Fighting Fake News Like a Pro: Tips and Tricks to Identify It and Stop the Spread
Updated: Apr 13, 2022
Fake news includes stories, social media publications, articles, videos, podcasts, and any other media that are false, misleading or lacking evidence to support what it communicates. Fake news can be published deliberately to make people believe something that is untrue. This can be done because of misleading political or social intentions, or by people who only want to watch the world burn. Some other times, fake news can have some truth in it but is not completely accurate because the authors are not experts, the sources of information consulted were not accurate, or the information was misinterpreted due to a lack of background in the specific area. These mistakes are often made by journalists, influencers, bloggers or people in general. Although they are not necessarily published with the intention of causing harm, they may still be misleading and provoke fear and rumors derived from misinformation.
The COVID-19 pandemic has taught us that we should be careful when reading and sharing information. This is more important than ever when sharing sensitive content that could potentially harm someone’s health, such as miracle products or home remedies. Because the internet is flooded with fake news and personal opinions that are not supported by facts, we should learn to identify who and what to believe in order to protect ourselves and others from the dangers of misinformation and become responsible online citizens.
Five steps to detect fake news
Identifying fake news can be tricky, especially when we have a lot of information available; however, it can be easy to disregard a piece of information by following these 5 steps:
1. Identify the source
Peer-reviewed journals are very good sources of scientific information; however, they may not be accessible or easy to understand for everybody. Books, governmental and non-governmental organization web pages (WHO, CDC, UN, and others), and academic online magazines such as C&EN and Science Daily are great sources for the general public. If the information you see comes from a personal blog, someone’s Facebook, a WhatsApp chain, or a sketchy blogger or journalist, you should always double-check if the information can also be found at reliable websites as described above.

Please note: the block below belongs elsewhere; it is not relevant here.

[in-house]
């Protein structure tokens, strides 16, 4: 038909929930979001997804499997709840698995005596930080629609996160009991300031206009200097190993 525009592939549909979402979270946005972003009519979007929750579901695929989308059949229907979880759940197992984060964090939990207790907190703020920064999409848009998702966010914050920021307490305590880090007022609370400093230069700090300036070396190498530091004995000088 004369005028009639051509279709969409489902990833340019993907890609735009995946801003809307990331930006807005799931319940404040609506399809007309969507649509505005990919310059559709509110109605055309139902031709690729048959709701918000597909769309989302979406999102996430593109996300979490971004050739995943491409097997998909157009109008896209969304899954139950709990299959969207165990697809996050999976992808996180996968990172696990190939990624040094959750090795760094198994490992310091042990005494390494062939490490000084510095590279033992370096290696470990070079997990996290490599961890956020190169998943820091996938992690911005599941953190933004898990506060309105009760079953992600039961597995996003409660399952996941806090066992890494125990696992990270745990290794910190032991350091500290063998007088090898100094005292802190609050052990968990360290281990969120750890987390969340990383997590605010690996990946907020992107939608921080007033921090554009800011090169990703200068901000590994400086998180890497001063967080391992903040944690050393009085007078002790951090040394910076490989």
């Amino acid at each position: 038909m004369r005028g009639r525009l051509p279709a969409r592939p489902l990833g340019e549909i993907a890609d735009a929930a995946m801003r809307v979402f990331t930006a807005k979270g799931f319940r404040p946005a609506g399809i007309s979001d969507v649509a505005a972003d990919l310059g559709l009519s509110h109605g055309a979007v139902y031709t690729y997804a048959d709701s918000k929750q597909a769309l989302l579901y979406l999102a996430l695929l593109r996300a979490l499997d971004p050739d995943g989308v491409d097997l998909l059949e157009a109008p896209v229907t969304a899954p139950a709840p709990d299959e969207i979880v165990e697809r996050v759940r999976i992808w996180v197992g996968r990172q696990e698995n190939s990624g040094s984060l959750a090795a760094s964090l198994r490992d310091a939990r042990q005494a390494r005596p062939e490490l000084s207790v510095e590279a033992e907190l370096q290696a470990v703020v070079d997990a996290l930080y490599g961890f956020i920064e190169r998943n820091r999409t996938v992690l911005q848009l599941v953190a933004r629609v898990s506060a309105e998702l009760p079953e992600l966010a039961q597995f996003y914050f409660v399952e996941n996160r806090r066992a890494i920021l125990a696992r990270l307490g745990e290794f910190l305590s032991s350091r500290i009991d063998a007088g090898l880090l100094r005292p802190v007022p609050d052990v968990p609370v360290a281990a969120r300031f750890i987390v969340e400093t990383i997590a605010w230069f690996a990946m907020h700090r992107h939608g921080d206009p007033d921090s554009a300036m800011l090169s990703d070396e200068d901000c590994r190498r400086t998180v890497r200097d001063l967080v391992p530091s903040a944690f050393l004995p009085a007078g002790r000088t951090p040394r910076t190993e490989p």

2. Can you trace the author?
Usually, good sources make it easy to track their authors and see other publications they have written. Are they an expert? Do they belong to or work in a known university, organization, or enterprise? Pieces of information with no available authors might not be trustworthy. Also, look out at the bottom of the page for statements of conflict of interest. Often, people who want to sell a product will talk wonders, but not share so much about the bad stuff. Also, keep in mind that an expert in one area is not per definition an expert in another. For instance, a medical doctor is not necessarily also a public health expert.
3. Check the tone, words, and subliminal messages
Is it exaggerated? Does it have a sarcastic, politically inclined, or unserious tone? Is the headline misleading or unrelated to the information presented (also called ‘clickbait’)? Clues for fake news include websites that sell miracles or cure-all products. If you are unsure, search the product on the FDA webpage. If you cannot find it there, it may not be safe. The FDA also has a list of fraudulent products related to COVID-19 that you can access here.
4. Look for supporting evidence
Can you find the information somewhere else? Has it been reported? By whom? Ask yourself these questions and do a quick search to find out if what you are seeing is true. Look for better sources (like magazines or official websites) before you share and evaluate the information using the tips listed above.
5. Care before you share
Sharing news on social media is easy, but if you care about others, think twice about sharing things you aren’t sure about. Dangerous home remedies, miracle products, conspiracy theories about vaccines, self-medication, and any other medical recommendation that is not offered by a healthcare professional can be dangerous. Take care of yourself and others by asking for guidance from an expert and stay safe.
Like a Pro
Now that you know how, keep fighting COVID-19 like a pro. Stop the spread of germs and misinformation by wearing a mask, keeping your distance, washing your hands, and staying away from fake news!
University of Toronto: How do I spot misinformation
Contributed by: Text: Claudia Minutti